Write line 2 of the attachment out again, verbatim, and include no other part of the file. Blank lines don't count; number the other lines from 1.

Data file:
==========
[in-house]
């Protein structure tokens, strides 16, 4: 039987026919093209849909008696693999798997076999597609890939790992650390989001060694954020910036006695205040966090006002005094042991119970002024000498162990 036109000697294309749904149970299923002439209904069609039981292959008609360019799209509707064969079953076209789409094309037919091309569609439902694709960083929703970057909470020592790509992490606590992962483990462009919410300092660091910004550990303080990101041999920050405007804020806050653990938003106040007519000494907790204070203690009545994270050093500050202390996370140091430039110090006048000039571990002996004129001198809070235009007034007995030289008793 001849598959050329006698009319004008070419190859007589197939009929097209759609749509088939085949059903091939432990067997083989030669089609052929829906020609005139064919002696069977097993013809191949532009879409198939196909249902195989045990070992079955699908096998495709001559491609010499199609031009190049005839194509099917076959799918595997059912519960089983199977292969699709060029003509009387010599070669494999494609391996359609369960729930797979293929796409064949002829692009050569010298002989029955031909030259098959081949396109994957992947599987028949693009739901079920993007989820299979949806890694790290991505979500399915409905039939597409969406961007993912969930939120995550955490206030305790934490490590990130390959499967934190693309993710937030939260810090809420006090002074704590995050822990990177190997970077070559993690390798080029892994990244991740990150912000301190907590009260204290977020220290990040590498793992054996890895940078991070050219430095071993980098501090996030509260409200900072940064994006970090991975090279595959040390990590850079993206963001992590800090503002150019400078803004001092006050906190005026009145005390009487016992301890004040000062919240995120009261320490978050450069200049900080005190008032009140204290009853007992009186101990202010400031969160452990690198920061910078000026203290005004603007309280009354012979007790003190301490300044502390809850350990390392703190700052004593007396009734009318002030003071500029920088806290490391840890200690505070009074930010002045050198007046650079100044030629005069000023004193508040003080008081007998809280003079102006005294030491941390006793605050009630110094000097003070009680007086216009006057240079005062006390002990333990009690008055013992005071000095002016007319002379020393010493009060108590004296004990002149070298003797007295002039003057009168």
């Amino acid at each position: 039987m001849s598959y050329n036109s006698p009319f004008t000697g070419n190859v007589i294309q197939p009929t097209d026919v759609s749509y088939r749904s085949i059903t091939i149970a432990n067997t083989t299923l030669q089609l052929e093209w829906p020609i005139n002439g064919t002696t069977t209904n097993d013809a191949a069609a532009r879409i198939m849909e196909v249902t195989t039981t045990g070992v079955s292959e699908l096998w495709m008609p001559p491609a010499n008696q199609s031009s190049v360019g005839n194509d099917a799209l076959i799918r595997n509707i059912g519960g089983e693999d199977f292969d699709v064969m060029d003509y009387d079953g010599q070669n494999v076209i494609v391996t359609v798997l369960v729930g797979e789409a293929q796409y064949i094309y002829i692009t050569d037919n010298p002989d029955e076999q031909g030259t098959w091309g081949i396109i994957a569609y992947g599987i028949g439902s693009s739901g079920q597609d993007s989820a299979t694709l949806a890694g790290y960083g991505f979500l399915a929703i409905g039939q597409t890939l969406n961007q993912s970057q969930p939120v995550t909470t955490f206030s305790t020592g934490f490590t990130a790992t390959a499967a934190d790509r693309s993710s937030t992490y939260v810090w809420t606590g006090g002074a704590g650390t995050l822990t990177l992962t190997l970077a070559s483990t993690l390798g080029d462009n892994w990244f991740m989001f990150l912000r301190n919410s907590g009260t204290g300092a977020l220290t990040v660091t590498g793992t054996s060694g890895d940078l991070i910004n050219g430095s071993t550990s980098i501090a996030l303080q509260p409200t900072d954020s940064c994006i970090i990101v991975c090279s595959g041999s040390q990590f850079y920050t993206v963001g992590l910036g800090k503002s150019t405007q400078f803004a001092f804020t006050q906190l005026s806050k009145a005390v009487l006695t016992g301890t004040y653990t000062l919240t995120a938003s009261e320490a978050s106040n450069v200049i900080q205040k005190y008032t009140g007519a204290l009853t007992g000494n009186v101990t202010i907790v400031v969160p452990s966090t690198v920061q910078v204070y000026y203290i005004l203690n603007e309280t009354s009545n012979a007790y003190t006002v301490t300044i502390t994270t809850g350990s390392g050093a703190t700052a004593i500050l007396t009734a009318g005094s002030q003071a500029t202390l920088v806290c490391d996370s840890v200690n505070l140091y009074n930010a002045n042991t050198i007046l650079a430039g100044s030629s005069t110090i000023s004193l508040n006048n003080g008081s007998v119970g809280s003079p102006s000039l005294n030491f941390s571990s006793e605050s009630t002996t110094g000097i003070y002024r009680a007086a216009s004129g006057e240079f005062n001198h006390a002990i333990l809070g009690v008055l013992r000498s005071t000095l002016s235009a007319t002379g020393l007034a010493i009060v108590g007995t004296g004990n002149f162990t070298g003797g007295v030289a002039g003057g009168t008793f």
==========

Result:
């Protein structure tokens, strides 16, 4: 039987026919093209849909008696693999798997076999597609890939790992650390989001060694954020910036006695205040966090006002005094042991119970002024000498162990 036109000697294309749904149970299923002439209904069609039981292959008609360019799209509707064969079953076209789409094309037919091309569609439902694709960083929703970057909470020592790509992490606590992962483990462009919410300092660091910004550990303080990101041999920050405007804020806050653990938003106040007519000494907790204070203690009545994270050093500050202390996370140091430039110090006048000039571990002996004129001198809070235009007034007995030289008793 001849598959050329006698009319004008070419190859007589197939009929097209759609749509088939085949059903091939432990067997083989030669089609052929829906020609005139064919002696069977097993013809191949532009879409198939196909249902195989045990070992079955699908096998495709001559491609010499199609031009190049005839194509099917076959799918595997059912519960089983199977292969699709060029003509009387010599070669494999494609391996359609369960729930797979293929796409064949002829692009050569010298002989029955031909030259098959081949396109994957992947599987028949693009739901079920993007989820299979949806890694790290991505979500399915409905039939597409969406961007993912969930939120995550955490206030305790934490490590990130390959499967934190693309993710937030939260810090809420006090002074704590995050822990990177190997970077070559993690390798080029892994990244991740990150912000301190907590009260204290977020220290990040590498793992054996890895940078991070050219430095071993980098501090996030509260409200900072940064994006970090991975090279595959040390990590850079993206963001992590800090503002150019400078803004001092006050906190005026009145005390009487016992301890004040000062919240995120009261320490978050450069200049900080005190008032009140204290009853007992009186101990202010400031969160452990690198920061910078000026203290005004603007309280009354012979007790003190301490300044502390809850350990390392703190700052004593007396009734009318002030003071500029920088806290490391840890200690505070009074930010002045050198007046650079100044030629005069000023004193508040003080008081007998809280003079102006005294030491941390006793605050009630110094000097003070009680007086216009006057240079005062006390002990333990009690008055013992005071000095002016007319002379020393010493009060108590004296004990002149070298003797007295002039003057009168």